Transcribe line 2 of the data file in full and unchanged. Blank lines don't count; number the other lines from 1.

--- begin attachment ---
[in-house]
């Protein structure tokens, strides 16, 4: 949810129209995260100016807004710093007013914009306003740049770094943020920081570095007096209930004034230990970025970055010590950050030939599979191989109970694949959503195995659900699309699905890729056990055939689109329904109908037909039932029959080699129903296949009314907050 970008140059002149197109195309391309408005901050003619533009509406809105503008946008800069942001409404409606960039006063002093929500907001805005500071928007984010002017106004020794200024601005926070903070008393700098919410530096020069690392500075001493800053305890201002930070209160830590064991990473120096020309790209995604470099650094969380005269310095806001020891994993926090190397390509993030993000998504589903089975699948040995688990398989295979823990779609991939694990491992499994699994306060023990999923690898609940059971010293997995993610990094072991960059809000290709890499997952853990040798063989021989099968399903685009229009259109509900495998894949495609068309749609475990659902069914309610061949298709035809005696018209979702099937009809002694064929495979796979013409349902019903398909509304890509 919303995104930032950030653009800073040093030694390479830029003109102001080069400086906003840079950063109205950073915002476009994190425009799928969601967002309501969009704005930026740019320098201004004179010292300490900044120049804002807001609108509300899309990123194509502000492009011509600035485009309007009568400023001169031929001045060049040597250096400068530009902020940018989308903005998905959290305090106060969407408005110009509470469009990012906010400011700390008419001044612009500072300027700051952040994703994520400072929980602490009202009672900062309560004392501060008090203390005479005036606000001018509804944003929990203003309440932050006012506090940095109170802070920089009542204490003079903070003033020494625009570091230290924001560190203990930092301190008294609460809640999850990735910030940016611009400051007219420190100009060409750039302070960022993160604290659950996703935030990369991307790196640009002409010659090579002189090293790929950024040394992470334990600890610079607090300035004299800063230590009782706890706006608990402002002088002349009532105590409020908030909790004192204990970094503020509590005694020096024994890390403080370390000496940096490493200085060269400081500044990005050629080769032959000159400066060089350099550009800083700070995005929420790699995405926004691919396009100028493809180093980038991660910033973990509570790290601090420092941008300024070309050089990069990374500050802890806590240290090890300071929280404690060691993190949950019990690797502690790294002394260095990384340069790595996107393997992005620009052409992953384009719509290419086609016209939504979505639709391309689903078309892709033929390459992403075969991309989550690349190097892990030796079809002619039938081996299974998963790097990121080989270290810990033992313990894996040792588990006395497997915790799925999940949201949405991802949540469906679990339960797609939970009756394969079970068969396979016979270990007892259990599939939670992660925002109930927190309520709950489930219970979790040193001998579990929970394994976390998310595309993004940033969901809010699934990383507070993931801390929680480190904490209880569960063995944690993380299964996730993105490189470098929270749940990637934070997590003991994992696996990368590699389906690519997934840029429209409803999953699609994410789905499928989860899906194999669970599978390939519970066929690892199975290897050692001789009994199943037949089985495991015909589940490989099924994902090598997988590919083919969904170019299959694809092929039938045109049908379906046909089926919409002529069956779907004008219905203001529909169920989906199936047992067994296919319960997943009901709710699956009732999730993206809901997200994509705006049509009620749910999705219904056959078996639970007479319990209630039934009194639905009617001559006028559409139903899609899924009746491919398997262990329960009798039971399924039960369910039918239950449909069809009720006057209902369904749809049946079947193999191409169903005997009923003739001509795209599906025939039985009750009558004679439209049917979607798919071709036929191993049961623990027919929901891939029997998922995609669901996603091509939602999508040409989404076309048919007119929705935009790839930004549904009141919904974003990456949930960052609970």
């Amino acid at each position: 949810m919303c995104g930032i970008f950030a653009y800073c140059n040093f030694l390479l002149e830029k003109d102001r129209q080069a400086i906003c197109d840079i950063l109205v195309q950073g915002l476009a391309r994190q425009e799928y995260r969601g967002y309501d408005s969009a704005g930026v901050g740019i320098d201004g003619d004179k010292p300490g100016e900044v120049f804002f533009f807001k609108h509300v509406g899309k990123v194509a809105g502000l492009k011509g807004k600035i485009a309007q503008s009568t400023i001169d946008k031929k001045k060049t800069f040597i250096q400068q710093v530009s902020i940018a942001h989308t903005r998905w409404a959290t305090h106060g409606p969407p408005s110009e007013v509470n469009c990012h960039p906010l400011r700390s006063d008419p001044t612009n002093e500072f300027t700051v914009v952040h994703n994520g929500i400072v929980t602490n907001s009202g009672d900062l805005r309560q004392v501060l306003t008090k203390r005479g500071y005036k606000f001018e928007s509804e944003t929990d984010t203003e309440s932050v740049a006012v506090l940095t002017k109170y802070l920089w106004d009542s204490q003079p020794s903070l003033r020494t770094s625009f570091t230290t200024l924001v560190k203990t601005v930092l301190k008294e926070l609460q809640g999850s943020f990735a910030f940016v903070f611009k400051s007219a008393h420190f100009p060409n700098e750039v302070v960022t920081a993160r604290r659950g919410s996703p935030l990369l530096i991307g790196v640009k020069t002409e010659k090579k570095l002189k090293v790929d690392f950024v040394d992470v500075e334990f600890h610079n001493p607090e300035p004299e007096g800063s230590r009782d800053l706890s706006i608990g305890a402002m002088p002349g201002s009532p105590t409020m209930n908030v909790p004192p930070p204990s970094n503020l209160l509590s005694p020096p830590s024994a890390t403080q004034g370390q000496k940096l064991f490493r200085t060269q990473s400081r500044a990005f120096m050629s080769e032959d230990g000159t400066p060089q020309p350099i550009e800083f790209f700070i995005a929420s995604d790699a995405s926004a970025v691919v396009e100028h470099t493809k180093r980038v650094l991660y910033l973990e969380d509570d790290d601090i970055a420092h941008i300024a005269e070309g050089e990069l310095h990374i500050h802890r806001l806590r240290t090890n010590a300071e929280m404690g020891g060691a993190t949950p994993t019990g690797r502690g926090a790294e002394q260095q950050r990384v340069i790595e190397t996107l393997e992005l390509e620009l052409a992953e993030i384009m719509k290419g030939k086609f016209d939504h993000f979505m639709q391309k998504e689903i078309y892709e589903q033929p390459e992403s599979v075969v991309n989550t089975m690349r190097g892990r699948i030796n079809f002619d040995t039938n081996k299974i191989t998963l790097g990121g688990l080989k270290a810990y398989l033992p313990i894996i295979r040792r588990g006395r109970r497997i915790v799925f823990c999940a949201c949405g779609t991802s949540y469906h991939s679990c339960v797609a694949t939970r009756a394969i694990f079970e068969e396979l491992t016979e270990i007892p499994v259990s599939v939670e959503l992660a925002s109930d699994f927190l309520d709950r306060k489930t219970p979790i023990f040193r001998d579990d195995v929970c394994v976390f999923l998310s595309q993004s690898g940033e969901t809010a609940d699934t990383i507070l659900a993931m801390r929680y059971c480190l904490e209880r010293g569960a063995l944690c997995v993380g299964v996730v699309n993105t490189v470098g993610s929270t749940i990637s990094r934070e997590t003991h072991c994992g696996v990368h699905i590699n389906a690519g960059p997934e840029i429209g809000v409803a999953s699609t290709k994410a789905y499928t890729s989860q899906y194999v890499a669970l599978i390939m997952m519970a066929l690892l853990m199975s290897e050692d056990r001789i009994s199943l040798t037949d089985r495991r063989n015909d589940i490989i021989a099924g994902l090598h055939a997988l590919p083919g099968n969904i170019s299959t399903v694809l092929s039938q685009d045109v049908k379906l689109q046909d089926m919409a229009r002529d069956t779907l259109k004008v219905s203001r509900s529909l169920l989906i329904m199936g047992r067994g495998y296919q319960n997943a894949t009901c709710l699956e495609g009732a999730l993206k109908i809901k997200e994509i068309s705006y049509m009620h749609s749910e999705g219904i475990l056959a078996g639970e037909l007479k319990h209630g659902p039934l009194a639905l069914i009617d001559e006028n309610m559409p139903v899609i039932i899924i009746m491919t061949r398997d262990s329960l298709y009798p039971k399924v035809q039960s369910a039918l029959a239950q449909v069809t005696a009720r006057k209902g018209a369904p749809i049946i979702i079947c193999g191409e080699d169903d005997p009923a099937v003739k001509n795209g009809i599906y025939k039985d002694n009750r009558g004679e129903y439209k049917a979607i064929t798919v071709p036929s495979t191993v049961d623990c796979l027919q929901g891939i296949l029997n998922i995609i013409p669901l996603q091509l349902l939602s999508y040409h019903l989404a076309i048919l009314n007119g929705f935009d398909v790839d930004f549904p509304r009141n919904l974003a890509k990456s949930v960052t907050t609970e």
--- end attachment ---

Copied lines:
């Protein structure tokens, strides 16, 4: 949810129209995260100016807004710093007013914009306003740049770094943020920081570095007096209930004034230990970025970055010590950050030939599979191989109970694949959503195995659900699309699905890729056990055939689109329904109908037909039932029959080699129903296949009314907050 970008140059002149197109195309391309408005901050003619533009509406809105503008946008800069942001409404409606960039006063002093929500907001805005500071928007984010002017106004020794200024601005926070903070008393700098919410530096020069690392500075001493800053305890201002930070209160830590064991990473120096020309790209995604470099650094969380005269310095806001020891994993926090190397390509993030993000998504589903089975699948040995688990398989295979823990779609991939694990491992499994699994306060023990999923690898609940059971010293997995993610990094072991960059809000290709890499997952853990040798063989021989099968399903685009229009259109509900495998894949495609068309749609475990659902069914309610061949298709035809005696018209979702099937009809002694064929495979796979013409349902019903398909509304890509 919303995104930032950030653009800073040093030694390479830029003109102001080069400086906003840079950063109205950073915002476009994190425009799928969601967002309501969009704005930026740019320098201004004179010292300490900044120049804002807001609108509300899309990123194509502000492009011509600035485009309007009568400023001169031929001045060049040597250096400068530009902020940018989308903005998905959290305090106060969407408005110009509470469009990012906010400011700390008419001044612009500072300027700051952040994703994520400072929980602490009202009672900062309560004392501060008090203390005479005036606000001018509804944003929990203003309440932050006012506090940095109170802070920089009542204490003079903070003033020494625009570091230290924001560190203990930092301190008294609460809640999850990735910030940016611009400051007219420190100009060409750039302070960022993160604290659950996703935030990369991307790196640009002409010659090579002189090293790929950024040394992470334990600890610079607090300035004299800063230590009782706890706006608990402002002088002349009532105590409020908030909790004192204990970094503020509590005694020096024994890390403080370390000496940096490493200085060269400081500044990005050629080769032959000159400066060089350099550009800083700070995005929420790699995405926004691919396009100028493809180093980038991660910033973990509570790290601090420092941008300024070309050089990069990374500050802890806590240290090890300071929280404690060691993190949950019990690797502690790294002394260095990384340069790595996107393997992005620009052409992953384009719509290419086609016209939504979505639709391309689903078309892709033929390459992403075969991309989550690349190097892990030796079809002619039938081996299974998963790097990121080989270290810990033992313990894996040792588990006395497997915790799925999940949201949405991802949540469906679990339960797609939970009756394969079970068969396979016979270990007892259990599939939670992660925002109930927190309520709950489930219970979790040193001998579990929970394994976390998310595309993004940033969901809010699934990383507070993931801390929680480190904490209880569960063995944690993380299964996730993105490189470098929270749940990637934070997590003991994992696996990368590699389906690519997934840029429209409803999953699609994410789905499928989860899906194999669970599978390939519970066929690892199975290897050692001789009994199943037949089985495991015909589940490989099924994902090598997988590919083919969904170019299959694809092929039938045109049908379906046909089926919409002529069956779907004008219905203001529909169920989906199936047992067994296919319960997943009901709710699956009732999730993206809901997200994509705006049509009620749910999705219904056959078996639970007479319990209630039934009194639905009617001559006028559409139903899609899924009746491919398997262990329960009798039971399924039960369910039918239950449909069809009720006057209902369904749809049946079947193999191409169903005997009923003739001509795209599906025939039985009750009558004679439209049917979607798919071709036929191993049961623990027919929901891939029997998922995609669901996603091509939602999508040409989404076309048919007119929705935009790839930004549904009141919904974003990456949930960052609970």